Wednesday, December 23, 2009

Tony Judt's America

Tony Judt hates this country. Or more specifically, he hates the uniqueness of this country, and he wants to turn the U.S. into a European welfare state based on the socialist model.

And note something too. I have little doubt Judt would leverage his own personal illness to enthusiastically pimp the socialist model to guilt-ridden Americans and leftists equally addled by anti-Americanism. He gave a lecture at NYU on October 19th. He was able to deliver the talk despite the recent onset of a debilitating paralysis stemming from Lou Gehrig's disease. The blogger
Mondoweiss is practically weeping over Judt's lecture, postulating the professor as some benighted soothsayer of our socialist future. Mondoweiss says there was "real grief in seeing a great man so reduced by an illness that he has approached with a stiff upper lip."

Oh, God. Seriously, I hope Judt's not suffering. But boy are his views odious, and clueless to boot. The lecture's published at the New York Review of books. See, "
What Is Living and What Is Dead in Social Democracy?" It's boilerplate radicalism, offering an updating version of the longstanding problematique on the left, "Why is there no socialism in America?" The discussion drones on typically, extolling the European welfare states and denouncing the "inequality" in America. But about half way down we get to this part:

Consider the 1996 "Personal Responsibility and Work Opportunity Act" (a more Orwellian title would be hard to conceive), the Clinton-era legislation that sought to gut welfare provision here in the US. The terms of this act should put us in mind of another act, passed in England nearly two centuries ago: the New Poor Law of 1834. The provisions of the New Poor Law are familiar to us, thanks to Charles Dickens's depiction of its workings in Oliver Twist. When Noah Claypole famously sneers at little Oliver, calling him "Work'us" ("Workhouse"), he is implying, for 1838, precisely what we convey today when we speak disparagingly of "welfare queens."

The New Poor Law was an outrage, forcing the indigent and the unemployed to choose between work at any wage, however low, and the humiliation of the workhouse. Here and in most other forms of nineteenth-century public assistance (still thought of and described as "charity"), the level of aid and support was calibrated so as to be less appealing than the worst available alternative. This system drew on classical economic theories that denied the very possibility of unemployment in an efficient market: if wages fell low enough and there was no attractive alternative to work, everyone would find a job.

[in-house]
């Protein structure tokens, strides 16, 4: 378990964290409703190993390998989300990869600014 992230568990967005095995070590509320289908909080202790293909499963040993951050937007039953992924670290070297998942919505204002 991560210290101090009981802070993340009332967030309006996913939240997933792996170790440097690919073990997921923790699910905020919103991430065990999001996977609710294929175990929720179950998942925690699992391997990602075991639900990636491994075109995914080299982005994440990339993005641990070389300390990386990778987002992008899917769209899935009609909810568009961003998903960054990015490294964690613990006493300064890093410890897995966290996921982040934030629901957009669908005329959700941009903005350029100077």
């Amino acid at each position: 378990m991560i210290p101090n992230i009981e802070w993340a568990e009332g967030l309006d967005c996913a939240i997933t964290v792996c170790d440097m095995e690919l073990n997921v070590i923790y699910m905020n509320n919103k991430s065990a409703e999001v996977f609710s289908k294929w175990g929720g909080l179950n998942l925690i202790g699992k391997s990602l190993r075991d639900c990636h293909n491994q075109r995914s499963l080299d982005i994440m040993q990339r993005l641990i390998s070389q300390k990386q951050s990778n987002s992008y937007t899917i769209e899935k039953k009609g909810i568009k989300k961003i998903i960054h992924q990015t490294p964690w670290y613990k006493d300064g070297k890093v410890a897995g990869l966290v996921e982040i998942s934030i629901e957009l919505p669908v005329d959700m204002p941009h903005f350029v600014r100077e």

For the next 150 years, reformers strove to replace such demeaning practices. In due course, the New Poor Law and its foreign analogues were succeeded by the public provision of assistance as a matter of right. Workless citizens were no longer deemed any the less deserving for that; they were not penalized for their condition nor were implicit aspersions cast upon their good standing as members of society. More than anything else, the welfare states of the mid-twentieth century established the profound impropriety of defining civic status as a function of economic participation.

In the contemporary United States, at a time of growing unemployment, a jobless man or woman is not a full member of the community. In order to receive even the exiguous welfare payments available, they must first have sought and, where applicable, accepted employment at whatever wage is on offer, however low the pay and distasteful the work. Only then are they entitled to the consideration and assistance of their fellow citizens.

Why do so few of us condemn such "reforms"—enacted under a Democratic president? Why are we so unmoved by the stigma attaching to their victims? Far from questioning this reversion to the practices of early industrial capitalism, we have adapted all too well and in consensual silence—in revealing contrast to an earlier generation.
What's infuriating first is Judt's complete disdain for and repudiation of work, that is, actual wage labor. It's practicallly a proposal for an unlimited dole. But more important is the total cluelessness, Judt's complete ignorance to the soulless wasteland that is the life of public assistance. Folks should just recall my earlier discussion of "Precious." That world of welfare, the face of the underclass in the years immediately prior to the passage of the Clinton administration's welfare reform, is what Judt extols.

Judt's paralyzed from the neck down. I pray he's not in pain, but I can't say a good word about his ideology, which would paralyze the country just as bad.


SeeMurphy said...

The life of public assistance is a soulless wasteland (or at least I presume it is... it certainly is one to watch) but so is the life of honest but underpaid labor. I wonder if there isn't a middle ground to be forged between you and Judt? Or do your and his positions have to be all or nothing? Just wondering.

Also, that movie Precious really made an impact on you, huh? ;-)